One of the inescapable hardships of kiteboarding comes in the form of losing your kiteboard. It happens to everyone, from the new kitesurfer to the advanced rider. And sometimes, after a particularly high velocity crash or in wavy conditions, it can seem impossible that you’ll ever recover your kiteboard with how far you were dragged. Naturally, that led to some kite surfers attaching leashes to their kiteboard so as to never lose it. You may find yourself asking the question, is a kiteboard leash right for me? The forthright answer to that question is no, you should not attach a board leash to your kiteboard. The answer boils down to simple physics.
With minor falls, a leash attached to your kiteboard doesn’t pose much of a threat. But then again, small falls are easy to recover from, and the board is nary a far distance away. Larger, more powered falls is where the danger in a leash manifests itself. Effectively, you have a powerful, unwieldy kite attached to you that has a tendency to pull you across the water for several meters before depowering. In the event the board submarines, or goes underwater, a stupendous amount of resistance is going to be created. When that board finds its way out of the water, it is going to be propelled at you at an incredible speed. You might be fortunate and be missed, or merely grazed by the kiteboard. Or you may be less lucky, and get knocked out or have a chunk taken out of you. Helmets and impact vests found their way into kiteboarding precisely for this reason, and even still they don’t offer much protection from a kiteboard coming at you at mach 10.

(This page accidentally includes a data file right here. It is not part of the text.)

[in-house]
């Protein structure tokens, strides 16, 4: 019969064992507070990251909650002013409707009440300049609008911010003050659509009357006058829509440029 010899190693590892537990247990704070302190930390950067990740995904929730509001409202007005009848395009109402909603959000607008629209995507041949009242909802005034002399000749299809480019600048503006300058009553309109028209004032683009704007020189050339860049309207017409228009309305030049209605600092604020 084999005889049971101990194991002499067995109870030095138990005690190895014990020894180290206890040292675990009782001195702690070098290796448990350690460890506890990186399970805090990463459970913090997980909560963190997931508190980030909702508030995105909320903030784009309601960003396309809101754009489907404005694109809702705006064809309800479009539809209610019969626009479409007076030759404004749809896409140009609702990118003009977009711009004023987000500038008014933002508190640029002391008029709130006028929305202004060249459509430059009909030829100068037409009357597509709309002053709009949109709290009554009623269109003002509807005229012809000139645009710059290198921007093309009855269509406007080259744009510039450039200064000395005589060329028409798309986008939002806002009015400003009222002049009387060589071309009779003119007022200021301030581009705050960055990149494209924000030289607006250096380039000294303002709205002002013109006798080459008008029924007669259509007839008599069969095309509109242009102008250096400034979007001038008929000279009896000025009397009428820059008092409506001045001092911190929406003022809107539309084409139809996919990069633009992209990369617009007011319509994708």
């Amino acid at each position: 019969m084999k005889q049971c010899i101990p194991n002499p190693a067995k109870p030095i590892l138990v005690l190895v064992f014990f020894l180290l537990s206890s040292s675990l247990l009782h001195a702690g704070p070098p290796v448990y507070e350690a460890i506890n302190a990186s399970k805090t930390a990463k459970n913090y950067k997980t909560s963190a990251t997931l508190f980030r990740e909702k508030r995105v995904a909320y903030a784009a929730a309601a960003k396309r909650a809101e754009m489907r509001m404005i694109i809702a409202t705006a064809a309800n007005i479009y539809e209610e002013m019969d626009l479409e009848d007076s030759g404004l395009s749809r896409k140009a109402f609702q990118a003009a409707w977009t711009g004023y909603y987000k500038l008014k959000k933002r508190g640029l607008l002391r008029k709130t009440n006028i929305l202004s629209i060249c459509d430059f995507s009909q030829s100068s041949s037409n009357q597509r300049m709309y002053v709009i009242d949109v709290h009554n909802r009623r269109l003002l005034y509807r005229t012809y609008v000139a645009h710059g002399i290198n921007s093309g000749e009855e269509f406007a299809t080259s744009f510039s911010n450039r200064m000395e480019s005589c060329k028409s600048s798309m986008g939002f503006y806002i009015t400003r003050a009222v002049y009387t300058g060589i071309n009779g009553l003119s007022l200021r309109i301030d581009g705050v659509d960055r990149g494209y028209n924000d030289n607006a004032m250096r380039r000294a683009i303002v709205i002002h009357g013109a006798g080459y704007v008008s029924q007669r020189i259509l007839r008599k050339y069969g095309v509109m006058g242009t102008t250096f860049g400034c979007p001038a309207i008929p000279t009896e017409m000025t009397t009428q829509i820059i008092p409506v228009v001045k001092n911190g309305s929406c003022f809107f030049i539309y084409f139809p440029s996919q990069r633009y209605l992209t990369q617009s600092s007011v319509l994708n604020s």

Reel leashes are sometimes employed as a safer alternative, but can still pose a danger. The intention with reel leashes is that they are only connected after a wipe-out, attaching the board to you so it doesn’t drift away as you work to relaunch your kite. Risk is still present however, as the kite can launch off the water more powerfully than predicted, causing you to be pulled suddenly across the water. From personal experience, I’ve found that if I crash next to my board, the best option is putting it on my feet and using it as leverage to help relaunch my kite. The added resistance prevents you from being towed downwind by the kite as much, making relaunch easier.
Rather, instead of attaching a leash to your kiteboard, there is a much safer solution – learning how to body drag! When body dragging, you’ll effectively use your body as a rudder. If you are comfortable steering the kite with one hand (a skill that can be honed with a trainer kite), use a hand to further drive yourself upwind towards your downed kiteboard. Keep in mind that drastic turns can undo your progress as the kite pulls you downwind, so tack as straight as possible and turn only when necessary, steering the kite gently. Practice several times before actually going out on the water, setting upwind targets to drag to. Not only will this make you a stronger kiteboarder, but it’ll make sure you spend those windy days on the water instead of in a hospital bed!